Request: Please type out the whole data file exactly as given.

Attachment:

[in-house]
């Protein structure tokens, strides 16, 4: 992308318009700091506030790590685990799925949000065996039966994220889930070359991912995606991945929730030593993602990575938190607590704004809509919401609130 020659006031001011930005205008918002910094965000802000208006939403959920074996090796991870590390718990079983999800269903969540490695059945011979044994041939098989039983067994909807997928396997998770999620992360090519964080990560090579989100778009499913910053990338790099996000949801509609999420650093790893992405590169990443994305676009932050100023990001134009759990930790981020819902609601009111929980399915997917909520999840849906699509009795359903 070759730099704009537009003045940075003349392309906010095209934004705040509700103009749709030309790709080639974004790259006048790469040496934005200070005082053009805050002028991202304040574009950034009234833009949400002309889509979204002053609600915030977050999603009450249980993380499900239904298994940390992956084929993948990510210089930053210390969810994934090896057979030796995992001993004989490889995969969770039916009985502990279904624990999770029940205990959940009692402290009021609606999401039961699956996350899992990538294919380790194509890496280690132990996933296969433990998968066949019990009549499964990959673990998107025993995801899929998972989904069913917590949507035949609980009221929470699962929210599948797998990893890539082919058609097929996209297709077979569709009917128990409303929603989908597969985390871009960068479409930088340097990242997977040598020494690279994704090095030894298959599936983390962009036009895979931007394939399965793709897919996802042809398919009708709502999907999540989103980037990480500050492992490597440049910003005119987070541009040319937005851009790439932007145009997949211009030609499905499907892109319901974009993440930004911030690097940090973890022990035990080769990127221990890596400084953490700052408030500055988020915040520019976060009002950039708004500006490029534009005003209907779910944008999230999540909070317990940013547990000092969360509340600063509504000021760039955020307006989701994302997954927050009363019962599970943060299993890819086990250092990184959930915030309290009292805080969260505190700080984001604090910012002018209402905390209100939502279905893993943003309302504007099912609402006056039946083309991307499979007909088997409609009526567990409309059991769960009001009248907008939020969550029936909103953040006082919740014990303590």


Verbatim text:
[in-house]
């Protein structure tokens, strides 16, 4: 992308318009700091506030790590685990799925949000065996039966994220889930070359991912995606991945929730030593993602990575938190607590704004809509919401609130 020659006031001011930005205008918002910094965000802000208006939403959920074996090796991870590390718990079983999800269903969540490695059945011979044994041939098989039983067994909807997928396997998770999620992360090519964080990560090579989100778009499913910053990338790099996000949801509609999420650093790893992405590169990443994305676009932050100023990001134009759990930790981020819902609601009111929980399915997917909520999840849906699509009795359903 070759730099704009537009003045940075003349392309906010095209934004705040509700103009749709030309790709080639974004790259006048790469040496934005200070005082053009805050002028991202304040574009950034009234833009949400002309889509979204002053609600915030977050999603009450249980993380499900239904298994940390992956084929993948990510210089930053210390969810994934090896057979030796995992001993004989490889995969969770039916009985502990279904624990999770029940205990959940009692402290009021609606999401039961699956996350899992990538294919380790194509890496280690132990996933296969433990998968066949019990009549499964990959673990998107025993995801899929998972989904069913917590949507035949609980009221929470699962929210599948797998990893890539082919058609097929996209297709077979569709009917128990409303929603989908597969985390871009960068479409930088340097990242997977040598020494690279994704090095030894298959599936983390962009036009895979931007394939399965793709897919996802042809398919009708709502999907999540989103980037990480500050492992490597440049910003005119987070541009040319937005851009790439932007145009997949211009030609499905499907892109319901974009993440930004911030690097940090973890022990035990080769990127221990890596400084953490700052408030500055988020915040520019976060009002950039708004500006490029534009005003209907779910944008999230999540909070317990940013547990000092969360509340600063509504000021760039955020307006989701994302997954927050009363019962599970943060299993890819086990250092990184959930915030309290009292805080969260505190700080984001604090910012002018209402905390209100939502279905893993943003309302504007099912609402006056039946083309991307499979007909088997409609009526567990409309059991769960009001009248907008939020969550029936909103953040006082919740014990303590």